Two Types of Temptations

Sermon  •  Submitted
0 ratings
Sermon Tone Analysis
View more →

Two Types of Temptations (James 1:2- 17)

1.    Holy Trials (verses 2 -12)

a.     Possible sinful responses

b.    Rebellion/defiance  (Hebrews 12:5)

c.     Fatalism/giving up (Hebrews 12:5)

d.    Self Pity (1 Corinthians 10:10)

e.     Positive response (we can be exercised by the difficulties and perplexities of life (Heb_12:11)

f.      These verse instruct us on the way to glorify God as we handle the trials that God Himself has designed to mature us in the faith.

2.    Unholy Temptations (verses 13-17)

1:13   (Read) When we are tempted to sin, the temptation does not come from God. God does test or try men, as far as their faith is concerned, but He never tempts a man to commit any form of evil. He Himself has no dealings with evil, and He does not entice to sin.

1:14   Man is always ready to shift responsibility for his sins. If he cannot blame God, he will adopt an approach of modern psychology by saying that sin is a sickness. In this way he hopes to escape judgment. But sin is not a sickness; it is a moral failure for which man must give account. Sin does not originate there. James tracks the lion to its den when he says: “Each one is tempted when he is drawn away by his own desires and enticed.” Sin comes from within us, from our old, evil, fallen, unregenerate nature. Jesus said, “Out of the heart proceed evil thoughts, murders, adulteries, fornications, thefts, false witness, blasphemies” (Mat_15:19).

The word James uses for desires in verse 14 could refer to any form of desire, good or evil. The word itself is morally neutral. But with few exceptions it is used in the NT to describe evil desires, and that is certainly the case here. Lust is likened to an evil woman here parading her allurements and enticing her victims. Every one of us is tempted. We have vile lusts and impure appetites constantly urging us on in sin. Are we helpless victims then, when we are drawn away by our own desires and enticed? No, we may expel all thoughts of sin from our mind and concentrate on subjects that are pure and holy (Phi_4:8). Also in the moment of fierce temptation, we may call on the Lord, remembering that “The name of the Lord is a strong tower: the righteous run to it, and are safe” (Pro_18:10).

1:15   If that is so, why then do we sin? Here is the answer: Then, when desire has conceived, it gives birth to sin. Instead of expelling the vile thought, we may encourage, nourish, and enjoy it. This act of acquiescence is likened to sexual intercourse. Lust conceives and a hideous baby named SIN is born. Which is another way of saying that if we think about a forbidden act long enough, we will eventually do it. The whole process of lust conceiving and bringing forth sin is vividly illustrated in the incident of David and Bathsheba (2Sa_11:1-27).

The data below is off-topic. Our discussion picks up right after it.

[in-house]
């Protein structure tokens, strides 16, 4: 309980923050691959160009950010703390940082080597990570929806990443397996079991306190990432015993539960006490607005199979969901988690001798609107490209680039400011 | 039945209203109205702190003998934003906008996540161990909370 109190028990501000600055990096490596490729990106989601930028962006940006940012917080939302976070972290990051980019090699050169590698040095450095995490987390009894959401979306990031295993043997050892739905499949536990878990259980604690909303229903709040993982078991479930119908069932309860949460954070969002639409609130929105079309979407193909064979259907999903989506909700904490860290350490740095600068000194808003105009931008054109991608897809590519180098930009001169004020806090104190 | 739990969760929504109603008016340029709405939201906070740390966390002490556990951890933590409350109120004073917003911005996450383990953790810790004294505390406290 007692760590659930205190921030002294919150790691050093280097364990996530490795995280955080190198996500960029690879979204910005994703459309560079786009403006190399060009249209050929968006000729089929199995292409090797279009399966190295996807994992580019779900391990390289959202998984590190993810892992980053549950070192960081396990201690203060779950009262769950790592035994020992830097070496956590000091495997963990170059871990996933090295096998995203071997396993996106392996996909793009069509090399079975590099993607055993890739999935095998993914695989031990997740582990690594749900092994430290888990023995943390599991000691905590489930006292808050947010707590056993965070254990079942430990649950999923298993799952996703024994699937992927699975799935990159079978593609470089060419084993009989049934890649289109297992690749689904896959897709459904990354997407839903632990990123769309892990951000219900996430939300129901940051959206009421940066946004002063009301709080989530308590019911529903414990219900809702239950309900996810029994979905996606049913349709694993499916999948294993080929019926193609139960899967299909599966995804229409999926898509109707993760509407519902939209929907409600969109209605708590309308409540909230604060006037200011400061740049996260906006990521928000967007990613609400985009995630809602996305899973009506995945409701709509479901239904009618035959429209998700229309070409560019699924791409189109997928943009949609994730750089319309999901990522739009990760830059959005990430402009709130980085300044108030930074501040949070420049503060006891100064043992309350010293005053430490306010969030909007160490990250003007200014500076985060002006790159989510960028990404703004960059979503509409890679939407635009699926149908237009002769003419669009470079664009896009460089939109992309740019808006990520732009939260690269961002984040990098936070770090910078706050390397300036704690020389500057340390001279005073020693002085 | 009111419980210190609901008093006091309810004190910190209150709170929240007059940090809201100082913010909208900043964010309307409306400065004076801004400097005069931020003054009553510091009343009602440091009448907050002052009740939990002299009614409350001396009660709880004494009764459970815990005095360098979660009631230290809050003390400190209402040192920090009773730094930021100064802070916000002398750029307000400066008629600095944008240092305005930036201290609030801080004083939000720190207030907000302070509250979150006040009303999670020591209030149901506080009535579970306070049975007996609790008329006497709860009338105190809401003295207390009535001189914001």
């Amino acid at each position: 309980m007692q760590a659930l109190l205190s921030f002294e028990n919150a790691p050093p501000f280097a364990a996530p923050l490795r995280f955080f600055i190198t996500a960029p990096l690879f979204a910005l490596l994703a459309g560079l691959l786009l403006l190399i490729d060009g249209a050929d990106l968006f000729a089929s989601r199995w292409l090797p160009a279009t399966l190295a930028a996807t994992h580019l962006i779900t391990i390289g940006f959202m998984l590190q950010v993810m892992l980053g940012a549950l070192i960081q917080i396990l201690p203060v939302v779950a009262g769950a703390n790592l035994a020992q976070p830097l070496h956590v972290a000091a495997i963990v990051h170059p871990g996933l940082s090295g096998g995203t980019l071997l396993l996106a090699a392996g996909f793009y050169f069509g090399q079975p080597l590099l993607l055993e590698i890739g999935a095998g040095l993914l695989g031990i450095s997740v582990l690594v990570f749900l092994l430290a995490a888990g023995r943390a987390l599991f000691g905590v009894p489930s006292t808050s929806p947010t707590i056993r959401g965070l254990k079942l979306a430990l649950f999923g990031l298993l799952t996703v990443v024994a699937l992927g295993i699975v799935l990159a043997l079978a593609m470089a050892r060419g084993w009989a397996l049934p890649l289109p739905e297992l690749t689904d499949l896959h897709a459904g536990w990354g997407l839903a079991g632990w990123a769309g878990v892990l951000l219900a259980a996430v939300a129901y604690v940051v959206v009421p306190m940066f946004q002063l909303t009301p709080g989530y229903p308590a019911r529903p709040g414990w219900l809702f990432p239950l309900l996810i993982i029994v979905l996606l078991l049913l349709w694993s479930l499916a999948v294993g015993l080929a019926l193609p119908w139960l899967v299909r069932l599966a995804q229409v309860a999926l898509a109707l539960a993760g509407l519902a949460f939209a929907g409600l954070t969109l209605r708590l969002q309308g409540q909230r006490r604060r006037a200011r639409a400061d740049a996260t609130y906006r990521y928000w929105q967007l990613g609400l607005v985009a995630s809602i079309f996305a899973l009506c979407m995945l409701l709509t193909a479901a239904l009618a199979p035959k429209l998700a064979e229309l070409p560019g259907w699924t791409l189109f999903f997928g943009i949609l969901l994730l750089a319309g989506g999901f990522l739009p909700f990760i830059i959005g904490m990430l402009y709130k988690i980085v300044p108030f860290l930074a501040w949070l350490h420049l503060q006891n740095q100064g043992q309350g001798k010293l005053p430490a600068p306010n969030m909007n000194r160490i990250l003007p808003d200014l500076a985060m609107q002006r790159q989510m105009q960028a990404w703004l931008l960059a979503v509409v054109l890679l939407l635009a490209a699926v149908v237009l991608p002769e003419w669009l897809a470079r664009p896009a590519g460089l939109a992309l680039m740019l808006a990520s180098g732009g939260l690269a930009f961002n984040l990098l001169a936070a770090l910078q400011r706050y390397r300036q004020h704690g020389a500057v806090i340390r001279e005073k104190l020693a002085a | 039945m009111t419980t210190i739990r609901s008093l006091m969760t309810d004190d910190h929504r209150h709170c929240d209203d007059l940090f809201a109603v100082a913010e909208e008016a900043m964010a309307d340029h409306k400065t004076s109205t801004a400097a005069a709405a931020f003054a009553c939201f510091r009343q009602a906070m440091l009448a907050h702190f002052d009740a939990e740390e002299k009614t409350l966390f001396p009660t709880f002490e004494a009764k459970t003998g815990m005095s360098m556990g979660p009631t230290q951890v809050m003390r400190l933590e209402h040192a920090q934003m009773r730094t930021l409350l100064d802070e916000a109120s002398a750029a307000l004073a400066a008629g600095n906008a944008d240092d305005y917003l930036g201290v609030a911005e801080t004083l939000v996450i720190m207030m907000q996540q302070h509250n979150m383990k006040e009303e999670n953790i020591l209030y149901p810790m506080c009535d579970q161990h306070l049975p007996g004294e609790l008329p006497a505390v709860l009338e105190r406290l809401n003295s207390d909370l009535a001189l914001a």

And sin, when it is full-grown, brings forth death, says James. Sin is not a barren, sterile thing; it produces a brood of its own. The statement that sin produces death may be understood in several ways. First of all, the sin of Adam brought physical death on himself and on all his posterity (Gen_2:17). But sin also leads to eternal, spiritual death—the final separation of the person from God and from blessing (Rom_6:23 a). There is a sense also in which sin results in death for a believer. For instance, in 1Ti_5:6 we read that a believing widow who lives in pleasure is dead while she lives. This means that she is wasting her life and utterly failing to fulfill the purpose for which God saved her. To be out of fellowship with God is for a Christian a form of living death.

1:16, 17   It is not unusual for people who fall into sin to blame God instead of themselves. They say, in effect, to their Creator, “Why have you made me this way?” But this is a form of self-deception. Only good gifts come from God. In fact, He is the source of every good and every perfect gift.

James describes God as the Father of lights. In the Bible the word Father sometimes has the meaning of Creator or Source (see Job_38:28). Therefore God is the Creator or Source of lights. But what is meant by lights? Certainly it includes the heavenly bodies—the sun, moon, and stars (Gen_1:14-18; Psa_136:7). But God is also the Source of all spiritual light as well. So we should think of Him as the Source of every form of light in the universe. With whom there is no variation or shadow of turning. God is unlike the heavenly bodies He has created. They are undergoing constant changes. He never does. Perhaps James is thinking not only of the declining brilliance of the sun and stars, but also of their changing relation to the earth as our planet rotates. Variableness characterizes the sun, moon, and stars. The expression shadow of turning may mean shadow caused by turning. This could have reference to the shadows cast on earth by the rotation of the earth around the sun. Or it could refer to eclipses. A solar eclipse, for instance, is produced when the moon's shadow falls on the earth. With God it is quite different; there is no variableness in Him, or shadow caused by turning. And His gifts are as perfect as Himself. Therefore it is unthinkable that He would ever entice man to sin. Temptation comes from man's own evil nature.

Let us test our faith on the subject of unholy temptations. Do we encourage evil thoughts to linger in our minds, or do we expel them quickly? When we sin, do we say that we couldn't help it? Do we blame God when we are tempted to sin?


Related Media
See more
Related Sermons
See more